Holiday gifts were donated to families in the Richfield community by the H.O.P.E Organization. Parents of CONNECT participants and other community residents received numerous toys and clothes. this is the 3rd year that H.O.P.E. sponsored the Richfield Place CONNECT Program.
At Oakland Village, Miss Leslie and Miss Hanna, two interns from VCU, have been leading lessons for the Teen Job Prep Program. Last week, the group discussed study skills and ways to better help kids to get good grades. While these are mostly targeted toward high school aged children, many of the below listed study techniques can be useful for older elementary and middle school kids. Take a look below and help your kids to focus and do well in school!
- Time Management
- Plan how long each assignment will take
- Write down appointments and assignments
- Go to class everyday and pay attention
- Do assignments on time and to best ability
- Review notes, don’t cram
- Look over your notes each evening and make sure you understand the material
- Study Alone
- Unless your friends are as serious as you are about topic or know it well, study by yourself
- Create a good study environment
- Quiet, comfortable, no distractions
- Make Flash Cards of your information
- Make reviews or tests for yourself to complete once you know the material
- Snack on healthy food while you study- gives an energy boost
- Take a break
- For every hour you study take a ten minute break to relax and do something like take a walk, play a cell phone game, etc.
- Get good sleep
- 8 hours of sleep night before test
At the Oakland Village Connect, the V.C.U. interns have been leading the first through fifth grade girls in Girl Power. This program is all about empowering young girls to believe in themselves and to teach them skills for problem solving, anger management, self confidence, hygiene, etc. Girl Power began at the beginning of January and will continue through May. Ask your girls about what they have been learning at Girl Power every Tuesday. Listed below is the Girl Power pledge that is recited at the beginning and the end of every meeting!
Girl Power! Pledge
I am a girl with responsibilities, strengths and Power.
I am a girl that could be anything I want to be.
I am a girl with the knowledge and the courage to stand up for what I believe in.
I am a girl with respect for myself and others.
I have Girl Power!
As many of you might know, February is Black History Month. This is a time to celebrate the accomplishments and the role that African Americans have played in United States history. Black History Month was officially established by President Ford in 1976. At Connect, we will be talking to your children about the significance of this month and teaching them about some important African American figures in our history. Talk to your children about their heritage and the significance of celebrating the achievements of African Americans. Visit the link below for more information!
Tomorrow, February 4th, is “It’s Time to Talk Day.” This day advocates for talking about teen domestic violence and helping our teens make good decisions about healthy relationships. This is a movement to end teen dating violence, an all too common issue in our society. So tomorrow, talk to your teens and increase awareness about teen domestic violence.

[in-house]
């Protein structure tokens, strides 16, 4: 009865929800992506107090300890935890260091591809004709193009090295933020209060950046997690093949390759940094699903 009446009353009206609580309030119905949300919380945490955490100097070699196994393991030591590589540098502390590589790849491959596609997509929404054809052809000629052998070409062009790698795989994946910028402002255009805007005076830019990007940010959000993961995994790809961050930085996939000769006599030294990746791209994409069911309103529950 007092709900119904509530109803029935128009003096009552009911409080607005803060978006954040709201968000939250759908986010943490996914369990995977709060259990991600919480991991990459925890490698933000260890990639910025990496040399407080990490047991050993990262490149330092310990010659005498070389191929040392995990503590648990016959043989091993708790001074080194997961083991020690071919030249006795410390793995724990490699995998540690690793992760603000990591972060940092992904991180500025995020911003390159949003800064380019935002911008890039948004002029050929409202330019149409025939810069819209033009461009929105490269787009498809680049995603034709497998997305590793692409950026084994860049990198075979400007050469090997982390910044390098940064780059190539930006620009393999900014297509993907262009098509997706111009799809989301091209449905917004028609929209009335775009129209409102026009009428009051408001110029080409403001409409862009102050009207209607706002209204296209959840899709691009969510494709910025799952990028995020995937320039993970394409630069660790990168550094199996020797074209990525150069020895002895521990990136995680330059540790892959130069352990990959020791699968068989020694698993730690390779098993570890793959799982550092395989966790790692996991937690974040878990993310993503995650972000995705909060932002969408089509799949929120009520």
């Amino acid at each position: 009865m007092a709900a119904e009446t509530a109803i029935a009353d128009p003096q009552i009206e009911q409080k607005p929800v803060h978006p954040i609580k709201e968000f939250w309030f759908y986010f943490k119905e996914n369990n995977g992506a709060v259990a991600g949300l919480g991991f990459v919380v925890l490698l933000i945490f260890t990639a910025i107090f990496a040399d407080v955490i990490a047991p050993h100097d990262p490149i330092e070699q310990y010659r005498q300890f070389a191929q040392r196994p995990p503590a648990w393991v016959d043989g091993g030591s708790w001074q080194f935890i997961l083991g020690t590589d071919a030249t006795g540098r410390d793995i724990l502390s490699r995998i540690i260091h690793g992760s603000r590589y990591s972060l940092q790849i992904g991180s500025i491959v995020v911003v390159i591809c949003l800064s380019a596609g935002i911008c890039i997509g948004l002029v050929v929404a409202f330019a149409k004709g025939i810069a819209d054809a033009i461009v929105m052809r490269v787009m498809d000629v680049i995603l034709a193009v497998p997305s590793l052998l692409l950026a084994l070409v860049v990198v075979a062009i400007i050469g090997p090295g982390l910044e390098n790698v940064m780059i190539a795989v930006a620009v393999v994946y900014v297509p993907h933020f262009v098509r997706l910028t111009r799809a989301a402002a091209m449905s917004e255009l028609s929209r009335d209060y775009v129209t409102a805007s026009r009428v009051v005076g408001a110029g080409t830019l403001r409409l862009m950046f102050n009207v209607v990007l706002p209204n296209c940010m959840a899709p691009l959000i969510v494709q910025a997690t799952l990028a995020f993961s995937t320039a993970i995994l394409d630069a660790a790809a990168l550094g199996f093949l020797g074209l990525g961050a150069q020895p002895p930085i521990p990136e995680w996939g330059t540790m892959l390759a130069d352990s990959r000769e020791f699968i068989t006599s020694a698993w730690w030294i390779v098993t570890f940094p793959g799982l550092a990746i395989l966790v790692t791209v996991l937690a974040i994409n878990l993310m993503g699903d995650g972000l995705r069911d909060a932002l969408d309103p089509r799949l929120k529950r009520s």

During the whole month of February there are several things that you can do to prevent and raise awareness about teen domestic violence. Some ideas include: write your government officials and ask them to advocate for the issue, educate your friends and family about teen domestic violence, wear orange on February 11th, post on Facebook about teen dating violence, etc.
For more information visit: http://www.teendvmonth.org/
For the past few weeks in CONNECT’s Al’s Pals program, we have been working with your 1st and 2nd graders on identifying emotions. We want your children to be able to recognize the various emotions they feel, so that they’ll be able to best handle those emotions. We have also been working on teaching them to “STOP” and take a moment to think and reflect on how they feel when they experience a flood of negative emotions. When a child is able to stop and think about how they are feeling and why, they are less likely to act out in anger or sadness.
You can help us by reminding your child to STOP if you see them experiencing intense emotion. In the instance of intense emotion, you can also allow and encourage them to go to a special spot in the house– their bed, the bathroom, etc.– to calm down for a few minutes.
NEWBRIDGE CONNECT SUPPORTS……
January 27 – February 2 is National Drug Facts Week
National Drug Facts Week (NDFW) is a health observance week for teens that aims to shatter the myths about drugs and drug abuse. Through community-based events and activities on the Web, on TV and through contests, the National Institute on Drug Abuse (NIDA) is working to encourage teens to get factual answers from scientific experts regarding underage drinking, smoking and other drug use.
For more information on National Drug Facts Week visit: http://drugfactsweek.drugabuse.gov/index.php.
For some great activities you can implement during National Drug Facts Week, and year-round, visit: http://drugfactsweek.drugabuse.gov/activities.php.
Please direct your comments or questions regarding NDFW to the folks at NIDA: firstname.lastname@example.org.